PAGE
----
The world’s war?
The world has entered the most complicated and multifaceted series of conflicts in the 21st century. After years of terrorist insurgencies across the Middle East, the ever-increasing threat of terror from ISIS to the rest of the world has encouraged a global response. Many Middle Eastern countries formed an alliance, determined to both remove President Assad from power in Syria, and to combat the threat from ISIS. The United States and European powers joined for the same reasons. However, Russia may have its own agenda. Determined to see their ally Assad retain power, Russian attacks focused on any and all opposition to the regime. With the atrocities in Paris, reluctant acceptance that the fight against the Assad regime must be relegated to a lower priority has resulted in an uneasy consensus between traditionally non-allied powers. Turkey had found itself on the front-line of the conflict from the very start.
A balancing act
Turkey has had to walk a difficult tightrope, finding itself under attack from two fronts. From the PKK, who spent three decades waging a guerilla war and terror campaign in Turkey, and the forces of ISIS. On the 24th of November, a Russian warplane on its war to Syria caused a controversy.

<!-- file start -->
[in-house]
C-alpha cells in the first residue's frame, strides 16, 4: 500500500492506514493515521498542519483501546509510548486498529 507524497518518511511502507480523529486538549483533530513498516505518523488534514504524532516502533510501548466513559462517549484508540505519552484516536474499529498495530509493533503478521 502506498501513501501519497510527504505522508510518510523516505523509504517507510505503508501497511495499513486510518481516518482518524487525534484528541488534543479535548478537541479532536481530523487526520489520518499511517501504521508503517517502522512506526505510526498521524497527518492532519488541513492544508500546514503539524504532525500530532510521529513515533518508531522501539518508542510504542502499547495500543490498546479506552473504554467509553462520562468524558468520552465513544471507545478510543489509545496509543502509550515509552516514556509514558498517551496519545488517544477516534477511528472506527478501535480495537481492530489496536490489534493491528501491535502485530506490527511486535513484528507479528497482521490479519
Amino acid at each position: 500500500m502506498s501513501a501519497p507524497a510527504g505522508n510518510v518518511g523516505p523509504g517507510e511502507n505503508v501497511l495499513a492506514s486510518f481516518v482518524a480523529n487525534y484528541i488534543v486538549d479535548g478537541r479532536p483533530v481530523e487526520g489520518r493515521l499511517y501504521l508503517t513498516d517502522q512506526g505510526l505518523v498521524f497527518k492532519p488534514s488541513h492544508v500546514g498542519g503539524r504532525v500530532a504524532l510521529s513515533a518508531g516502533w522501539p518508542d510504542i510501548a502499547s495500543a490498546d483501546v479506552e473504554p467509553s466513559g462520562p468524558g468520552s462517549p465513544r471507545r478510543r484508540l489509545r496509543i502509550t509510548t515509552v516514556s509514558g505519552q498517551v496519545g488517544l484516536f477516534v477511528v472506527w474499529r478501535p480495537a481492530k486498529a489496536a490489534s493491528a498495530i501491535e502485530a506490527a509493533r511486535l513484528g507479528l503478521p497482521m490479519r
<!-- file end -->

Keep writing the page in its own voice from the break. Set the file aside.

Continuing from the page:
Turkey alleged that the plane was in its airspace, while the Russians claimed they were flying over the Syria. After repeated warnings, the situation came to a head. A Russian warplane was shot down by the Turkish authorities. Both pilots ejected. One pilot has been reported dead, the other has reportedly been captured by Turkmen militants.
The downing of the Russian war plane comes after repeated warnings from the Turkish government. Ankara alleges that this is the fourth time the Russians have violated their airspace. The Russians claim that they were flying over Syria. Both countries claim to have evidence to support their position. This unexpected development threatens to shake the already uneasy tacit alliance between many of the world’s countries. For all the criticism levelled at Turkey, they find themselves on the same side as the Kurdish Peshmerga, while the PKK forces continue to wreak havoc. Furthermore, ISIS brutality within the country, and at its borders, has intensified. The downing of the Russian war plane may serve as a symbol. A message to the world that Turkey, although essentially besieged by terrorist groups of all varieties, and having to watch as the world arrives at its borders, still retains some semblance of control. Whatever is the result of this act, one thing remains certain. As inconceivable as it may seem, the Syrian conflict has become even more complicated.